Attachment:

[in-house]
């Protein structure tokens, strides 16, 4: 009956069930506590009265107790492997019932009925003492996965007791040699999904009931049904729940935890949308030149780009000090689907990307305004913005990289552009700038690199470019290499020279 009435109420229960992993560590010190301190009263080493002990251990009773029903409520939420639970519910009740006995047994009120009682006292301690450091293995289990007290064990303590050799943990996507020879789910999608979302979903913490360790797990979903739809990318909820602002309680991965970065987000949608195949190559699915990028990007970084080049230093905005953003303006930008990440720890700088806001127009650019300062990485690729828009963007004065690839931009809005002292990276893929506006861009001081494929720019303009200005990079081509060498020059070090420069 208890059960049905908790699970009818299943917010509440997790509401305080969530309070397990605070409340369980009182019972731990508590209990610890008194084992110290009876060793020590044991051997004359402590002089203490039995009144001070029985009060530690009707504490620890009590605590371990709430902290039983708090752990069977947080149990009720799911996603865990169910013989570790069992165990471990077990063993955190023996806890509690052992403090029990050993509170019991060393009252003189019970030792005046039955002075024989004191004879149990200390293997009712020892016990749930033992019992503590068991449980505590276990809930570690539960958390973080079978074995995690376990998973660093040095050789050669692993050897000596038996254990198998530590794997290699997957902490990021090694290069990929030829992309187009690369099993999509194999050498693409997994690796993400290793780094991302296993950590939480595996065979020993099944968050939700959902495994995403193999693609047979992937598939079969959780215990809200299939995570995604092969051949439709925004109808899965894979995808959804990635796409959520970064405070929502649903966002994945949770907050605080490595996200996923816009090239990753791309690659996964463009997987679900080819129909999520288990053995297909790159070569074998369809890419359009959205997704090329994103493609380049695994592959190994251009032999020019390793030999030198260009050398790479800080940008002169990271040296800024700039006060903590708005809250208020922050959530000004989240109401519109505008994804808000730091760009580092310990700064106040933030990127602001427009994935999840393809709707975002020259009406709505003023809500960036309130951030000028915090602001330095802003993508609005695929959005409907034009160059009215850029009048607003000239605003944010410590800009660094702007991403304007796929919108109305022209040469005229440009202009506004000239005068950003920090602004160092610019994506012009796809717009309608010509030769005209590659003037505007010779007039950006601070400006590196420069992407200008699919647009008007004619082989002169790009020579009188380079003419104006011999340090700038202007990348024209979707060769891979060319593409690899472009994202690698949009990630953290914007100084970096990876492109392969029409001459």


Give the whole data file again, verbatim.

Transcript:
[in-house]
């Protein structure tokens, strides 16, 4: 009956069930506590009265107790492997019932009925003492996965007791040699999904009931049904729940935890949308030149780009000090689907990307305004913005990289552009700038690199470019290499020279 009435109420229960992993560590010190301190009263080493002990251990009773029903409520939420639970519910009740006995047994009120009682006292301690450091293995289990007290064990303590050799943990996507020879789910999608979302979903913490360790797990979903739809990318909820602002309680991965970065987000949608195949190559699915990028990007970084080049230093905005953003303006930008990440720890700088806001127009650019300062990485690729828009963007004065690839931009809005002292990276893929506006861009001081494929720019303009200005990079081509060498020059070090420069 208890059960049905908790699970009818299943917010509440997790509401305080969530309070397990605070409340369980009182019972731990508590209990610890008194084992110290009876060793020590044991051997004359402590002089203490039995009144001070029985009060530690009707504490620890009590605590371990709430902290039983708090752990069977947080149990009720799911996603865990169910013989570790069992165990471990077990063993955190023996806890509690052992403090029990050993509170019991060393009252003189019970030792005046039955002075024989004191004879149990200390293997009712020892016990749930033992019992503590068991449980505590276990809930570690539960958390973080079978074995995690376990998973660093040095050789050669692993050897000596038996254990198998530590794997290699997957902490990021090694290069990929030829992309187009690369099993999509194999050498693409997994690796993400290793780094991302296993950590939480595996065979020993099944968050939700959902495994995403193999693609047979992937598939079969959780215990809200299939995570995604092969051949439709925004109808899965894979995808959804990635796409959520970064405070929502649903966002994945949770907050605080490595996200996923816009090239990753791309690659996964463009997987679900080819129909999520288990053995297909790159070569074998369809890419359009959205997704090329994103493609380049695994592959190994251009032999020019390793030999030198260009050398790479800080940008002169990271040296800024700039006060903590708005809250208020922050959530000004989240109401519109505008994804808000730091760009580092310990700064106040933030990127602001427009994935999840393809709707975002020259009406709505003023809500960036309130951030000028915090602001330095802003993508609005695929959005409907034009160059009215850029009048607003000239605003944010410590800009660094702007991403304007796929919108109305022209040469005229440009202009506004000239005068950003920090602004160092610019994506012009796809717009309608010509030769005209590659003037505007010779007039950006601070400006590196420069992407200008699919647009008007004619082989002169790009020579009188380079003419104006011999340090700038202007990348024209979707060769891979060319593409690899472009994202690698949009990630953290914007100084970096990876492109392969029409001459």